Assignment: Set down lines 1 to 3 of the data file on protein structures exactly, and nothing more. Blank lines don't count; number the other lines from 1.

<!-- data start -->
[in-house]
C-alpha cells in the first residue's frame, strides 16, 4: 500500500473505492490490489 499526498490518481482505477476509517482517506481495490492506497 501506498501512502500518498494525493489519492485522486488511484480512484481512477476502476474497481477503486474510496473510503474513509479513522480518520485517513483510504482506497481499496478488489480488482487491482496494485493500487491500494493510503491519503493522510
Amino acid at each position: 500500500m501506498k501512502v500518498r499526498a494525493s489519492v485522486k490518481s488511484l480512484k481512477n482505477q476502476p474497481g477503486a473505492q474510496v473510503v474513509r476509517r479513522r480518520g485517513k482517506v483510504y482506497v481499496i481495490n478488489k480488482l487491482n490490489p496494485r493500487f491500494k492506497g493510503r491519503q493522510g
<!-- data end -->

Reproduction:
[in-house]
C-alpha cells in the first residue's frame, strides 16, 4: 500500500473505492490490489 499526498490518481482505477476509517482517506481495490492506497 501506498501512502500518498494525493489519492485522486488511484480512484481512477476502476474497481477503486474510496473510503474513509479513522480518520485517513483510504482506497481499496478488489480488482487491482496494485493500487491500494493510503491519503493522510
Amino acid at each position: 500500500m501506498k501512502v500518498r499526498a494525493s489519492v485522486k490518481s488511484l480512484k481512477n482505477q476502476p474497481g477503486a473505492q474510496v473510503v474513509r476509517r479513522r480518520g485517513k482517506v483510504y482506497v481499496i481495490n478488489k480488482l487491482n490490489p496494485r493500487f491500494k492506497g493510503r491519503q493522510g